Programs that reward consumers when they use their debit cards have been largely considered a likely major casualty of the Durbin Amendment's cap on debit interchange.
But a recent study conducted by business research firm Mintel Compermedia found that 47% of consumers surveyed who participate in a debit rewards program have never actually redeemed their rewards points.
“Obviously, a couple different types of people fall into the group who never redeem debit rewards points — some are saving up for something bigger, while others simply haven’t accumulated enough points,” says Susan Wolfe, vice president of financial services at Mintel Comperemedia in Chicago.
“However, a number of people participate in a debit rewards program because it’s so easy to sign up, but never use the program again. If so, it indicates that the rewards program isn’t working as a way to instill loyalty,” Wolfe said.
The firm segmented survey respondents into three groups: heavy (redeem about once a month), medium (redeem every few to every six months) and light (redeem once a year) redeemers. Thirty-six percent of heavy redeemers and 30% of medium redeemers, compared to 55% of light redeemers, would continue to use their debit card the same way if their bank eliminated their debit rewards program — further suggesting that debit rewards programs are not a strong incentive to stick with a particular banking institution.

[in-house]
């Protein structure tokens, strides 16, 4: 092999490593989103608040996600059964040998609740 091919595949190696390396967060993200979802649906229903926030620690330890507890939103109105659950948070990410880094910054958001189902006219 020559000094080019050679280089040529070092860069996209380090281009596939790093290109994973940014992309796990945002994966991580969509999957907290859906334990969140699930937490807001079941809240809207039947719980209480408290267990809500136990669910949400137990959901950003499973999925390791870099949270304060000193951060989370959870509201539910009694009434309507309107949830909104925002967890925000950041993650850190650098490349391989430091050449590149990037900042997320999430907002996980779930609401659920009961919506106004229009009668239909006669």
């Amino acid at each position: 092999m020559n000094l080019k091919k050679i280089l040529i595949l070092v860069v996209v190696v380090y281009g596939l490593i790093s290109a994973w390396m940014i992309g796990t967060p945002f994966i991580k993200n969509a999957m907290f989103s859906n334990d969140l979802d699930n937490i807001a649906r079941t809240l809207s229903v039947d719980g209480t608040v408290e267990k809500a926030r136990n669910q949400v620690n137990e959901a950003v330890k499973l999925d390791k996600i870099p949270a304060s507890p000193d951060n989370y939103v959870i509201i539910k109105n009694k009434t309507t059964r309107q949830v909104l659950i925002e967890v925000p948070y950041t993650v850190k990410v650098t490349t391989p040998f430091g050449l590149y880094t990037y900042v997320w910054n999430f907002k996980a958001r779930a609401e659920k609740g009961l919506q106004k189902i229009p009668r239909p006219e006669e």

But Wolfe suggested that the data does not show that debit rewards programs are going away, rather that they are likely to be absorbed into other loyalty programs.
“Overall, rewards aren’t going away, and many banks will continue to offer and promote these programs,” she said. “But we will see a shift in that rewards are offered as a benefit to different levels of customers and in that way, they will become part of an overall loyalty program—rather than just a debit rewards program.”